Discrimination and prohibited conduct

A key requirement of work health and safety (WHS) legislation in all Australian jurisdictions is that people must not be discouraged or prevented from raising health and safety issues or exercising any of their powers or functions under WHS legislation. The provisions of the WHS Act that prohibit discrimination, coercion, inducement and misrepresentation aim to protect individuals from being penalised or put at a disadvantage because of their WHS-related activities. 

Who is protected?


Those to be protected include ‘workers’ (including employees, contractors, labour hire personnel and volunteers) and ‘prospective workers’, for example, job applicants. Also protected are people engaged in commercial arrangements – for example, a person must not be refused a contract or have a contract terminated because of their legitimate safety related activities.

What is discriminatory conduct?


Discriminatory conduct includes any of the following actions, if the main reason for taking the action is a ‘prohibited reason’:
  • terminating a worker’s employment or contract
  • terminating (or refusing or failing to enter into) a commercial arrangement with another person
  • declining to offer a job to a prospective worker or treating a prospective worker less favourably.
It is also considered discriminatory conduct if a person ‘puts a worker to their detriment in the engagement of the worker’ or ‘alters the position of the worker to the worker’s detriment’ for a prohibited reason.  

‘Altering the position of a worker to the worker’s detriment’ means doing things that have an adverse effect on the worker’s conditions of employment during that employment, for example, demoting the person, allocating work that is below the person’s level of skill or classification, offering less flexibility in working hours, less favourable shifts or rosters, less overtime or lower salary, or fewer increments or bonuses. It could also include actions such as offering fewer training opportunities, refusing promotion or denying a wage increase, or verbal denigration or ridicule.

‘Putting a worker to his or her detriment in the engagement of the worker’ has a similar meaning but relates to the worker’s conditions at the commencement of the engagement, which may include the terms of engagement offered to a prospective worker.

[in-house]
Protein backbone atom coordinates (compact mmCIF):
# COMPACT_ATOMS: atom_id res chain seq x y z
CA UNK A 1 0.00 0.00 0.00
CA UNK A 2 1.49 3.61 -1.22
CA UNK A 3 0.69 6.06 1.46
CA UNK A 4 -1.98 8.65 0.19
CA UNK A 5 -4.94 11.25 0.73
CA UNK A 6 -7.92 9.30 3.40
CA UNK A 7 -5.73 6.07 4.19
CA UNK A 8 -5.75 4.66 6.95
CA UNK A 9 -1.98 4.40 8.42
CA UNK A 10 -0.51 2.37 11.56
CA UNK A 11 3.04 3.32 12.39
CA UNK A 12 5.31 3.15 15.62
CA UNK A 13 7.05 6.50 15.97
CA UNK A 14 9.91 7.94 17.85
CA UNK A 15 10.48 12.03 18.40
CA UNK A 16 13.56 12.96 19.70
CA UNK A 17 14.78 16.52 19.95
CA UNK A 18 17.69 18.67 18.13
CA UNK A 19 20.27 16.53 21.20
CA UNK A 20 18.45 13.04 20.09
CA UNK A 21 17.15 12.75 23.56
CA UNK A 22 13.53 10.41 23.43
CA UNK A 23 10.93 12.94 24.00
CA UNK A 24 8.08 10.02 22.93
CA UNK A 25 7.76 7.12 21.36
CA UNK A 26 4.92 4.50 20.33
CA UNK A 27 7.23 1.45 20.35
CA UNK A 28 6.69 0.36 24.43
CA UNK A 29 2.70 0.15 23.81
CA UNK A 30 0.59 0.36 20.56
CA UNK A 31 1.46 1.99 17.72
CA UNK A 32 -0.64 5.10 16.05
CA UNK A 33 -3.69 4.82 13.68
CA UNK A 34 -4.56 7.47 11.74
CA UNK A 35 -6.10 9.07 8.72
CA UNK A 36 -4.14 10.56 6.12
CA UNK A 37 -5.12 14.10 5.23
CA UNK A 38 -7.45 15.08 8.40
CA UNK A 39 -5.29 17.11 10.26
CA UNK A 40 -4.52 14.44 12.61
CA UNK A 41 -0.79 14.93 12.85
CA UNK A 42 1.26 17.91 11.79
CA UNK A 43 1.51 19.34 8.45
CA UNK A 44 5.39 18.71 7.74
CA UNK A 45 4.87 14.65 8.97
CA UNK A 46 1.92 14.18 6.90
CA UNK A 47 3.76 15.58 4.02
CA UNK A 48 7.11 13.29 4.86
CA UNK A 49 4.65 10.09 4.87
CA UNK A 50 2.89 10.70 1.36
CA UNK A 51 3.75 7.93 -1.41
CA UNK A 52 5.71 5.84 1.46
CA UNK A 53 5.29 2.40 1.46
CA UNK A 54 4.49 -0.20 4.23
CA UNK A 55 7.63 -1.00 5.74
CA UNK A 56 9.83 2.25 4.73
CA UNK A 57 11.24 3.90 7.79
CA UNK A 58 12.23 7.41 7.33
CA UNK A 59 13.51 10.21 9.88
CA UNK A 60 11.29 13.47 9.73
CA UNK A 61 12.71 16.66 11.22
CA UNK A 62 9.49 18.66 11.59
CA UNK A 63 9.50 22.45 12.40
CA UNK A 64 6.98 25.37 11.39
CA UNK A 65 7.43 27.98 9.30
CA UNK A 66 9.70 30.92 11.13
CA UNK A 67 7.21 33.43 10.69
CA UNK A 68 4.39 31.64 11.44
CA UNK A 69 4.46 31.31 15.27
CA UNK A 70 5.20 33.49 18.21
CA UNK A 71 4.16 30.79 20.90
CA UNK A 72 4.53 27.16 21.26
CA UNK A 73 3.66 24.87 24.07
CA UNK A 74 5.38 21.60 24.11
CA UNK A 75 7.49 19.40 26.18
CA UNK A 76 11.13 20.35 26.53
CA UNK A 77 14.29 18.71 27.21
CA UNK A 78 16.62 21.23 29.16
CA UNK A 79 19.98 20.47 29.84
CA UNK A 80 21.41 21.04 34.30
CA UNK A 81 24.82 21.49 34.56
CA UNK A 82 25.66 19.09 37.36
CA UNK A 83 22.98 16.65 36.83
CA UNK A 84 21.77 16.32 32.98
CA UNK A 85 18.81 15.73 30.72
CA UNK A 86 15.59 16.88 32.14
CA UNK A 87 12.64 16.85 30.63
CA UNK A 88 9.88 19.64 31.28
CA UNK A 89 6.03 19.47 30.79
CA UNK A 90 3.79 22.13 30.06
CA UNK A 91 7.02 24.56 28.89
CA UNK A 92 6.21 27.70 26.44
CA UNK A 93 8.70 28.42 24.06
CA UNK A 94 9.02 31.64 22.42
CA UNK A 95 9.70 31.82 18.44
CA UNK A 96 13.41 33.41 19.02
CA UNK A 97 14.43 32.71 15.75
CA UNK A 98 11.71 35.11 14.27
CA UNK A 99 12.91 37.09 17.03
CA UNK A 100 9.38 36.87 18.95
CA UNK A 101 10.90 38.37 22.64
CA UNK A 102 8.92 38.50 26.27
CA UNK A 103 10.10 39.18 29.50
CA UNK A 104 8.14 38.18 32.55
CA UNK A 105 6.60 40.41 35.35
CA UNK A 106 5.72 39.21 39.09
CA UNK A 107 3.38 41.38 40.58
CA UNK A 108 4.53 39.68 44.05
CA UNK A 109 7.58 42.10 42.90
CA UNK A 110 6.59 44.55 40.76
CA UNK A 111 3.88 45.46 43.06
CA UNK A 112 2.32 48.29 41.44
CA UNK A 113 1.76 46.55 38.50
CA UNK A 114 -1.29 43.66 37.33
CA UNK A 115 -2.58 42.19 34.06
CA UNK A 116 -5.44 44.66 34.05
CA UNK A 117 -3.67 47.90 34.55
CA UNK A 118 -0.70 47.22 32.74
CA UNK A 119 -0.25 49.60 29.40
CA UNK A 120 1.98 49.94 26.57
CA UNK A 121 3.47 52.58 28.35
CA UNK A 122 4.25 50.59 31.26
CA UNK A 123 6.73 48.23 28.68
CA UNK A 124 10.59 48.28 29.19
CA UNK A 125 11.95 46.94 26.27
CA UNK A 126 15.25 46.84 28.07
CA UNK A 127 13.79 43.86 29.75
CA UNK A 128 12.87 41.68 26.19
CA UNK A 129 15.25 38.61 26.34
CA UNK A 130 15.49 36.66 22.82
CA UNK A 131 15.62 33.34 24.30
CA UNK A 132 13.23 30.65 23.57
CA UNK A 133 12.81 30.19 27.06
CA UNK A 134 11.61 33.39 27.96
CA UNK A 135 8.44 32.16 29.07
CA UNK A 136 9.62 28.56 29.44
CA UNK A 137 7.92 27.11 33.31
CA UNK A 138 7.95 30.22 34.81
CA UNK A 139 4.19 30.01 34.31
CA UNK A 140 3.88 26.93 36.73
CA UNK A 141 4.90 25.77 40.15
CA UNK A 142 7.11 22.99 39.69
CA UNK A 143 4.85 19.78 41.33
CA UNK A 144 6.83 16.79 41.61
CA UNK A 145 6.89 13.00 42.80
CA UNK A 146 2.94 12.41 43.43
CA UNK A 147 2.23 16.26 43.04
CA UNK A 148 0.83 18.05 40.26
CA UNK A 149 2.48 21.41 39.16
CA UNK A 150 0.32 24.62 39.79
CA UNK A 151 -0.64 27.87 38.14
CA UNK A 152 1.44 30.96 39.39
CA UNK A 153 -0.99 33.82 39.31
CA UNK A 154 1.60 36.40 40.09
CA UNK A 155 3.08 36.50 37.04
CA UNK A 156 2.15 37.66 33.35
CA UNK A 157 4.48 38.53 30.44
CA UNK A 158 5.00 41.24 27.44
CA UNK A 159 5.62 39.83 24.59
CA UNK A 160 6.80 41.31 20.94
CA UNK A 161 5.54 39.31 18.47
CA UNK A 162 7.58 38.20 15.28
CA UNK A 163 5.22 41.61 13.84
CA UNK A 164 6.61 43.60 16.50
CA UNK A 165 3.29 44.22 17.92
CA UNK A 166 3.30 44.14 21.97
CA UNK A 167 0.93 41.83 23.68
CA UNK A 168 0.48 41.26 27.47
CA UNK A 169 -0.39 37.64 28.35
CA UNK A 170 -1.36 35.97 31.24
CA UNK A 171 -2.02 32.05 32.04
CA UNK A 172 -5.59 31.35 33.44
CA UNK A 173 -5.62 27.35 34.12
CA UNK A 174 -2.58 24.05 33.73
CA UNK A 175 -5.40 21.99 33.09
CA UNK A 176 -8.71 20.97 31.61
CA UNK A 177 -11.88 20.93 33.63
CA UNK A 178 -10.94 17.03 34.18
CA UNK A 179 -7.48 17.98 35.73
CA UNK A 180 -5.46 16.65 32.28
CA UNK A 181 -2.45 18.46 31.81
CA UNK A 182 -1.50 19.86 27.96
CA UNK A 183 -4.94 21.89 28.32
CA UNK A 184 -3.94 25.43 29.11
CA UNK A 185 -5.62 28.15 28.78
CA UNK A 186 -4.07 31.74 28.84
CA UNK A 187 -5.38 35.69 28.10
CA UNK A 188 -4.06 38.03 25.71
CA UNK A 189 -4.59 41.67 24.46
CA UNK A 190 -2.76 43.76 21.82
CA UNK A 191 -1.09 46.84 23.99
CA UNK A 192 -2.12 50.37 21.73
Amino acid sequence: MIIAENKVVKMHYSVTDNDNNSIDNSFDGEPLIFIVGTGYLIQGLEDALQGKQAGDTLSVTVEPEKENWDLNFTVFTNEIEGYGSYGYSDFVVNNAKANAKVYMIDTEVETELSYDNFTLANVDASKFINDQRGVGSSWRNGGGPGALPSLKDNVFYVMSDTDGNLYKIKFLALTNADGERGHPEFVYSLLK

Threatening to take such actions, or requesting, instructing, inducing, encouraging, authorising or assisting another person to take such actions, also counts as discriminatory conduct.

Of course, some of these actions may be legitimate for operational or procedural reasons. They only amount to discriminatory conduct where the dominant or substantial reason for them is a prohibited reason.

What is a prohibited reason?


Prohibited reasons are those that relate to a person’s involvement in health and safety, eg a person must not be disadvantaged merely for being a health and safety representative or a member of a health and safety committee, and exercising his or her legitimate functions and powers in that role. 

Similarly, if a person raises a health and safety concern, makes a complaint about health and safety or gives information to an inspector or a WHS entry permit holder, that person must not be subject to discrimination or threats of discrimination as a result.

Proving that a prohibited reason is the ‘dominant or substantial reason’ for the conduct


Discriminatory conduct is an offence that may result in criminal prosecution and penalties if it can be proved, to the required standard, that the ‘dominant’ reason for it was a prohibited reason. The ‘dominant’ means it was the ‘ruling, prevailing or most influential’ reason. All the available and relevant information and circumstances must be taken into account before deciding whether a prohibited reason was the dominant reason for a person’s conduct. The ‘dominant reason’ may not be the reason stated by the person or the reason which initially appears to be dominant.

A ‘substantial’ reason for conduct must have some substance, though it need not be the dominant or only reason. To prove to the required standard that a prohibited reason was a substantial reason for the conduct, it is not sufficient to establish that it was simply one of a number of reasons. If it can be established in court that a prohibited reason was the substantial reason for the discriminatory conduct, the conduct may be the subject of civil proceedings. 

Coercion, inducement and misrepresentation


It is illegal for a person to organise or take (or threaten to organise or take) any action against another person with intent to coerce or induce the person not to exercise their powers or perform their functions under WHS legislation.

Similarly, a person must not knowingly or recklessly make a false or misleading representation to another person about that other person’s WHS rights or obligations.

[Last updated 27 July 2015]

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